Friday, October 13, 2006

CHANGING FACE OF NEWSGATHERING TECHNOLOGY By NIC ROBERTSON

Nick Robertson, one of the original Boys From Baghdad gives us his take about the evolution of newsgathering.


By NIC ROBERTSON
CNN’s Nic Robertson on assignment in Pakistan: “We are breaking the mould. It has been exciting to be at the heart of this, smashing conventions in broadcasting.” Back in 1991 when I had just joined CNN as a satellite flyaway engineer, I was lucky enough to be part of the crew in Baghdad, Iraq, as the allied forces started their assault on the country. At the start of the war, I was in charge of the technology that gave CNN the now world-famous communications advantage. We were not allowed to bring our satellite-TV transmitter into Iraq, so I smuggled in a massive satellite telephone and had to keep our technical gear running during the war. Initially, this involved running a dedicated four-wire communications circuit that gave us the unique ability to broadcast live from Iraq without relying on Baghdad TV’s transmission facilities. When the telephone exchange which the signal relied on was bombed, we resorted to my smuggled satellite telephone. Five days after the war broke out, we received permission to bring our satellite dish into the country. I returned to Jordan and came back a week later with a satellite TV transmitter. This was no small feat. The kit was so substantial that we could only bring it into the country by driving a truck up the main road between Amman and Baghdad — a sitting target for allied bombers. Without that technology, CNN’s historic coverage of the Gulf war would never have been possible. The satellite dish had enabled us to cover the Amaria shelter bombing, where hundreds of civilians were killed — a defining moment in the war for many people. But it was John Holliman’s, Bernard Shaw’s and Peter Arnett’s reporting on the fourwire on the first night of the war that really captured people’s imagination. We were completely cut off in Baghdad with no idea of the impact we had on the outside world, particularly in the early days of the war. It was not until I left Iraq that I began to fully appreciate what we had achieved. Since then, changes in newsgathering technology have transformed the way we work. As I progress from engineer to cameraman, producer and correspondent, I have been on the frontline working with emerging new technology, particularly the new digital newsgathering (DNG) technology that is now shaping the way we operate. We have come a long way from the days of the 30kg suitcase sized satellite telephone that I had smuggled into Baghdad in 1991. We now work with a handheld battery-powered device, only slightly larger than a cell phone. You can fit everything you need to go live in a small backpack. You can now file from remote locations with difficult communications and limited power sources. It is a liberating feeling. DNG really puts us into the heart of a story, and allows us to broadcast live pictures within minutes of changes in a story without having to go back to base. It somehow seems to personify what CNN is about. The network’s founder, Ted Turner, started pushing boundaries when he launched the revolutionary idea of a 24-hour news channel. We pushed the boundaries with our four-wire in Baghdad and, now, we are doing it with our live reporting from the core of a story. Transmission quality today is great using the Apple G4 laptop, and will only get better. Last year, using the latest version of our live software on the G4 and a hotel Internet connection in Riyadh, we did a live hit for CNN which everyone thought was broadcast by satellite because the quality was so good. We expect to go even further this year with the Apple G5, which is equipped with a faster processor, and, very importantly, much wider bandwidth satellite phone and satellite modems almost equivalent to broadband. The future is really good. We are breaking the mould. It has been exciting to be at the heart of this, smashing conventions in broadcasting. Nic Robertson is CNN’s senior international correspondent.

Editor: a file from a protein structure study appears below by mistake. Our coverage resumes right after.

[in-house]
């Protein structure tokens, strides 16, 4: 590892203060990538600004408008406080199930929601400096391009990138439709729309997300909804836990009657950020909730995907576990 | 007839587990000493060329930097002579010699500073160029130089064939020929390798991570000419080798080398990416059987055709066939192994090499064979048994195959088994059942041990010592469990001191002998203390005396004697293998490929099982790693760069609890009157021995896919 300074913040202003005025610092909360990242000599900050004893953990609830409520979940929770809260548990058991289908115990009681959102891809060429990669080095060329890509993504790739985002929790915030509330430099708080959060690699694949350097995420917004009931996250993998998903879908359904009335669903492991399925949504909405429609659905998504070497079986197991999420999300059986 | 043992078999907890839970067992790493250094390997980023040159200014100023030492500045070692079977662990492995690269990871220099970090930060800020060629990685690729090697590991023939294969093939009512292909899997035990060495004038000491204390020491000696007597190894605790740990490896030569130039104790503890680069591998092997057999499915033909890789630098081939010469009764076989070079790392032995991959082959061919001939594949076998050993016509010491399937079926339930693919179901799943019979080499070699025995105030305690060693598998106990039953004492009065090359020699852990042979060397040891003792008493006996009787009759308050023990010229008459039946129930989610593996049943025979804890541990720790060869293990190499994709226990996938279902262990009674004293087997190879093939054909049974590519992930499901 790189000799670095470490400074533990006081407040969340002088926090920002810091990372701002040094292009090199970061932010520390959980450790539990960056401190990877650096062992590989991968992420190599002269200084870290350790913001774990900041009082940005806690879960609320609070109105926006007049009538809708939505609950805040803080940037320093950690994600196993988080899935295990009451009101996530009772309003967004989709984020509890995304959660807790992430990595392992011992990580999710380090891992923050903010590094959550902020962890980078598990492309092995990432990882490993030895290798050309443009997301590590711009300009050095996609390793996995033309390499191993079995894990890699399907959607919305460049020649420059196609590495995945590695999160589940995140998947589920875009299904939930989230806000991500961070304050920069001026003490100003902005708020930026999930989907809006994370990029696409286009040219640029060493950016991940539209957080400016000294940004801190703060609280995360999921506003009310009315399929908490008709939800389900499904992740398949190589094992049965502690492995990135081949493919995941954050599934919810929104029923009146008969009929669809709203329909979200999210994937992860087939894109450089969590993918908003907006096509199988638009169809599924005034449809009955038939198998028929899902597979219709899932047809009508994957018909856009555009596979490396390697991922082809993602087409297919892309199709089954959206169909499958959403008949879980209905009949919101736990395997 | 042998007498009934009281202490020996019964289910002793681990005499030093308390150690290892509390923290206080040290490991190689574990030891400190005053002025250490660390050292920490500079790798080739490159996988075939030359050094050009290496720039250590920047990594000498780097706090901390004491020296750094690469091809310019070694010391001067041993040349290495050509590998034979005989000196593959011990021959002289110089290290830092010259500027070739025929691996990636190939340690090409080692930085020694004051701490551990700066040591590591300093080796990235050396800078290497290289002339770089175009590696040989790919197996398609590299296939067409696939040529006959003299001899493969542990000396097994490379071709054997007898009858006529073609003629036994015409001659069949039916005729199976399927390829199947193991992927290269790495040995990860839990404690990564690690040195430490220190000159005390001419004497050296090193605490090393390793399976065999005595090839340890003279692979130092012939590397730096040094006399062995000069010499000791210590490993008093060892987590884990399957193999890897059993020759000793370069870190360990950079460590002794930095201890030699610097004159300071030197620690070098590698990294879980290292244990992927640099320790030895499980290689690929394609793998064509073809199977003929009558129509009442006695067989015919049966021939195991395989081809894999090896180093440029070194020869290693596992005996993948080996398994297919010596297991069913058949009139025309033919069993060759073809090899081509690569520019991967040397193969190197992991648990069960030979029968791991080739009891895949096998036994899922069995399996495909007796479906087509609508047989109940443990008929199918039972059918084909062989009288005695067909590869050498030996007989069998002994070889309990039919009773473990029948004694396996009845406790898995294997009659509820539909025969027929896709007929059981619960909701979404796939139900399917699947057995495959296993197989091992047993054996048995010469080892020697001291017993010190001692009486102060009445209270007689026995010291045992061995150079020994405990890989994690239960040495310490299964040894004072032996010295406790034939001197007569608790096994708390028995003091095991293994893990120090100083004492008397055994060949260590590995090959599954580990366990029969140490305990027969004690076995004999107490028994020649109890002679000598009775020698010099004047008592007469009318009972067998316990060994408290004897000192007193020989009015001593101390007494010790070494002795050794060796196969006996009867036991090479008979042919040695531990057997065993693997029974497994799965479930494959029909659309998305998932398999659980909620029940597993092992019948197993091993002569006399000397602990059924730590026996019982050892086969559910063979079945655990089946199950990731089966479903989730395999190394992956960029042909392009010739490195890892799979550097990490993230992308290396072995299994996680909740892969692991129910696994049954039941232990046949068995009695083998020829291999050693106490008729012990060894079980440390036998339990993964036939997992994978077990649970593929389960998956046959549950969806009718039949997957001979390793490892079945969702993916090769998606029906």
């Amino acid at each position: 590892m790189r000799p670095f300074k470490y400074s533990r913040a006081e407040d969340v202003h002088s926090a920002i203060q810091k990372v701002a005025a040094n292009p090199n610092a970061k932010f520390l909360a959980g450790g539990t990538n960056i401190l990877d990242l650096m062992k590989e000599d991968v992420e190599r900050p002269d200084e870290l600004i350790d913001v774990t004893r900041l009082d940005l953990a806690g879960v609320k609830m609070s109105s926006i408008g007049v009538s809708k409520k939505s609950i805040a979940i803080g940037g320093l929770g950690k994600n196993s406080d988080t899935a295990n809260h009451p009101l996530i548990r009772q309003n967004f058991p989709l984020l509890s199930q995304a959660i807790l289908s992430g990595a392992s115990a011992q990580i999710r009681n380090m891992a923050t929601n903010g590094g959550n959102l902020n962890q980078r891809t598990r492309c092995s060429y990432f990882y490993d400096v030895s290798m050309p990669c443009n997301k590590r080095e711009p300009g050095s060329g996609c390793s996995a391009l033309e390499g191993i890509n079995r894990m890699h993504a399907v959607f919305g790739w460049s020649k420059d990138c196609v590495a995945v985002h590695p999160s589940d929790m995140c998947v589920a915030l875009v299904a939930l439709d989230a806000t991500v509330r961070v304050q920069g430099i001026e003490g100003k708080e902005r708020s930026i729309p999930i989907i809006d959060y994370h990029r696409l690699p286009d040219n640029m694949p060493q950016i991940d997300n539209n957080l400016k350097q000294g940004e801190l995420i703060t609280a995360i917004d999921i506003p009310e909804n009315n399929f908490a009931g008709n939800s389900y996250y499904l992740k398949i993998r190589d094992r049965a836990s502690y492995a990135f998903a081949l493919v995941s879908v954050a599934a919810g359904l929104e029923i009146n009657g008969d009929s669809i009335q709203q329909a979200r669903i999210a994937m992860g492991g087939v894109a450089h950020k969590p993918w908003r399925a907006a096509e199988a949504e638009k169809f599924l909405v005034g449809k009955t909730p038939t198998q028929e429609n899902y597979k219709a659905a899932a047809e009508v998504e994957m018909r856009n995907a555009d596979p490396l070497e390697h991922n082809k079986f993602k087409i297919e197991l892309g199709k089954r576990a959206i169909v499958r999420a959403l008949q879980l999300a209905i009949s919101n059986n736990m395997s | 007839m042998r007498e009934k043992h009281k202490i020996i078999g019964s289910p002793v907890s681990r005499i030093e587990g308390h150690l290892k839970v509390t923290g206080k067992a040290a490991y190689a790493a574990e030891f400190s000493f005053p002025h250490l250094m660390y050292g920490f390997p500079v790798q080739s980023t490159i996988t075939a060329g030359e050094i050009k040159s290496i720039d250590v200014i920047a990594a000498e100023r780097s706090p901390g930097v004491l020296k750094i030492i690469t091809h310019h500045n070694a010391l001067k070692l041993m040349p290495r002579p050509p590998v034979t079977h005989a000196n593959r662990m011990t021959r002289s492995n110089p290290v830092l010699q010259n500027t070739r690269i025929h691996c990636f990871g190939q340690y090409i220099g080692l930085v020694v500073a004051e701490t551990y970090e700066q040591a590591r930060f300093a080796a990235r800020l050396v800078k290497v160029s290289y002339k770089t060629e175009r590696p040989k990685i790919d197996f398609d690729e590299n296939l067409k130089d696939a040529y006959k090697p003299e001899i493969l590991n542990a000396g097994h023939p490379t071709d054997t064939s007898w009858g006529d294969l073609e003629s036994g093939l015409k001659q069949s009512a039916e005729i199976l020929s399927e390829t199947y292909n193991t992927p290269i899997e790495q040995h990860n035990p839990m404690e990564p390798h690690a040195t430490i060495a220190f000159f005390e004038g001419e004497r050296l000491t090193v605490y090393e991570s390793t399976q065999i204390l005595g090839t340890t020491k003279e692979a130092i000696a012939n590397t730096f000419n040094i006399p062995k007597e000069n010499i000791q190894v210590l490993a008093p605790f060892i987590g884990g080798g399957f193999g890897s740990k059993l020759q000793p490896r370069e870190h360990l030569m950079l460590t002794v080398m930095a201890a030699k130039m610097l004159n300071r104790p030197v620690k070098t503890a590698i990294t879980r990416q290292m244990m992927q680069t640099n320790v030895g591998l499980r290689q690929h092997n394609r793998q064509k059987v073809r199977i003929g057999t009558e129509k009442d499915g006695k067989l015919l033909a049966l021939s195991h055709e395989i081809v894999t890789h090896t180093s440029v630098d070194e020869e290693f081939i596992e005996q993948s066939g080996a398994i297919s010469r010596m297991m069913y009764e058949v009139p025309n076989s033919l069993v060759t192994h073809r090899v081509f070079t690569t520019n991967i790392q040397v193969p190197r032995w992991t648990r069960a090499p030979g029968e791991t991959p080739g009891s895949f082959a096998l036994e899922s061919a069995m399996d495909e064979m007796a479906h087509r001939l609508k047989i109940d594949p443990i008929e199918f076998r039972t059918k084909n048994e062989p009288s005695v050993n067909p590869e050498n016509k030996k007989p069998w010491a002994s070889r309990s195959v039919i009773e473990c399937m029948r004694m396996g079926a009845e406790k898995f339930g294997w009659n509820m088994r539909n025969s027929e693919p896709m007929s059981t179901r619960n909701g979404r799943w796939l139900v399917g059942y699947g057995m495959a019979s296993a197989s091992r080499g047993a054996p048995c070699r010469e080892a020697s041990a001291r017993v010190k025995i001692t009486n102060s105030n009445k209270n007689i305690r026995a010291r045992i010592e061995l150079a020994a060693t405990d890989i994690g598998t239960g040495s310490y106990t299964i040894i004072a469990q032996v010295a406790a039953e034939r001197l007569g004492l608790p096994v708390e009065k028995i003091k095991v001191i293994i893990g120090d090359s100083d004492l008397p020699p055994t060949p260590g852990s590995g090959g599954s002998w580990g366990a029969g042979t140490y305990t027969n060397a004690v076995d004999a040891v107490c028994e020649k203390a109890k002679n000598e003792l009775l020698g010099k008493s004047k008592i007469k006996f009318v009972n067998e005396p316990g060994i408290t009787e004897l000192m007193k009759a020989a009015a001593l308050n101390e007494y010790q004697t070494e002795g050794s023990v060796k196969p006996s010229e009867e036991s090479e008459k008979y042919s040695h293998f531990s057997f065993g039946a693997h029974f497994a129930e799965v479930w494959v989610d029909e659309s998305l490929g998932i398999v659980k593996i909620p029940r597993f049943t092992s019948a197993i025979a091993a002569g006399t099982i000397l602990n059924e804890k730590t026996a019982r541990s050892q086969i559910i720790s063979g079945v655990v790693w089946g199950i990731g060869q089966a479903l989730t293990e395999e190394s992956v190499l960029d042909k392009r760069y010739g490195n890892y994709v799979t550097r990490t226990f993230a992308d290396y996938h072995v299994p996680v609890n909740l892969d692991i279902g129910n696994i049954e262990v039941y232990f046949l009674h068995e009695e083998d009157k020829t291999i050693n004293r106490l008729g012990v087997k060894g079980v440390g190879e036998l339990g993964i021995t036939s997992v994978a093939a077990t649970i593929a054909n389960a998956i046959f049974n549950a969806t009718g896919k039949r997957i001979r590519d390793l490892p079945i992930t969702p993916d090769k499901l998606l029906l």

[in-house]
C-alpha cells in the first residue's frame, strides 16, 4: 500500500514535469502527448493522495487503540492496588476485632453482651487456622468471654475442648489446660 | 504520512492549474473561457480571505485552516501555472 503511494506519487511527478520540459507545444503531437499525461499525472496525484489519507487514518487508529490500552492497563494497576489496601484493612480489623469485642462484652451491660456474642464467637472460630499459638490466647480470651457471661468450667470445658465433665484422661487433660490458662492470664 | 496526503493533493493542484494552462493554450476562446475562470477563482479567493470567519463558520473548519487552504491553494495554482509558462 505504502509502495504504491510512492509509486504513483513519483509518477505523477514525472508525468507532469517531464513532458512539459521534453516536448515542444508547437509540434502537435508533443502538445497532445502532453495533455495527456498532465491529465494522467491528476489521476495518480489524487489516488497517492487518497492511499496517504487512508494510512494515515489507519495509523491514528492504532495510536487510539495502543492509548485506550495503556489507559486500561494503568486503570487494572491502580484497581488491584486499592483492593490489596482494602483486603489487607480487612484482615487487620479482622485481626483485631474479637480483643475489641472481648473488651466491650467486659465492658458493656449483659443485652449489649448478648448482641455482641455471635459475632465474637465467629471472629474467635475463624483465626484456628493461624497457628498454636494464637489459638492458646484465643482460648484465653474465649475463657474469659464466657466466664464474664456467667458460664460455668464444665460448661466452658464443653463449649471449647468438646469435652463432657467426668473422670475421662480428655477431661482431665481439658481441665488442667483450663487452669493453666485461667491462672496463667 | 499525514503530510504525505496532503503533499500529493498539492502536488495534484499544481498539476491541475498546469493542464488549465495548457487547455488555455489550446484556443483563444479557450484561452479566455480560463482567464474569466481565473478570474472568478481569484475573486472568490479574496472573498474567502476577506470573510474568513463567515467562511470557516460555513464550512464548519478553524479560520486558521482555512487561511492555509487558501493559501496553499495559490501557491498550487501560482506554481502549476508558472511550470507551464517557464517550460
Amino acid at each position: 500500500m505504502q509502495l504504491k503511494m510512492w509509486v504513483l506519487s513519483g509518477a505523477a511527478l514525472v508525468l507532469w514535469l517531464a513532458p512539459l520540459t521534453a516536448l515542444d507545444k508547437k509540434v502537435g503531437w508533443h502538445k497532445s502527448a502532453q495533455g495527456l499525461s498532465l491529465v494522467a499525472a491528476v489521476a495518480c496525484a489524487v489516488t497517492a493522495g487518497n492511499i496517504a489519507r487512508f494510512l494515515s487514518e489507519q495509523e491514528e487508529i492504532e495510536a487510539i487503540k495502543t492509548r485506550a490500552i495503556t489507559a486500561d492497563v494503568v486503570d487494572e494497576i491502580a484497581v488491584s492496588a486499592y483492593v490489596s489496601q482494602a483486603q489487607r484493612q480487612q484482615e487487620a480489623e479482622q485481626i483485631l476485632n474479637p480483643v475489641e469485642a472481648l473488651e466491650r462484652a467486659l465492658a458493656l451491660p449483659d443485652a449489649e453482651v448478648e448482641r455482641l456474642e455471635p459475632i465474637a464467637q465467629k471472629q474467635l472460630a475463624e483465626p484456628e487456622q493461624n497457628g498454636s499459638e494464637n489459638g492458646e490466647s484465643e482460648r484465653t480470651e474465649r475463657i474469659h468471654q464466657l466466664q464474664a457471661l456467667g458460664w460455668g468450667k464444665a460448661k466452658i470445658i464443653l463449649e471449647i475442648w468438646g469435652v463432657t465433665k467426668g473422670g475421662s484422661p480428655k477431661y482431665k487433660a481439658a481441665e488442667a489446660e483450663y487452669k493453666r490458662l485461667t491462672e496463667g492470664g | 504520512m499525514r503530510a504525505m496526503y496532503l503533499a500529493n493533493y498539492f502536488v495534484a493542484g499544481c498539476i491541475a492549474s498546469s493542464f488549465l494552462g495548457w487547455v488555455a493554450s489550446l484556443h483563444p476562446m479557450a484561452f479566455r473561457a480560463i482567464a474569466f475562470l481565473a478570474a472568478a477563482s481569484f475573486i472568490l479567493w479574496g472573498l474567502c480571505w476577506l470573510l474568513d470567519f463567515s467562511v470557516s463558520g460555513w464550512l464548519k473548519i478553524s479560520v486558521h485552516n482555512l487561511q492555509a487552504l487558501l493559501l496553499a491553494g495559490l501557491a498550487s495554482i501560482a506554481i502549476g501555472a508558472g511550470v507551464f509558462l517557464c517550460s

2 comentarios:

marie said...

Technology has really advanced alot in such a short amount of time. :)

I use one of those tiny Sony Vaio laptops for work. It is very portable and weighs about 5lbs.

My other laptop is a HP widescreen. I do use it for classes and scrapbooking, but I love to use it during long waits at the airport.

I bet they also have the adapters used on airplanes. Some commercial carriers have outlets at each seat that can be used to power laptops, DVD players, cell phones, etc.

ivy said...

I always wondered how some of these wonders of technology look. I often catch myself figuring out if a live report is via laptop or sattellite. -) Using laptops for live streams is amazing. Imagine how much quality will improve in 2-3 years with new generation of computers and transmitting options

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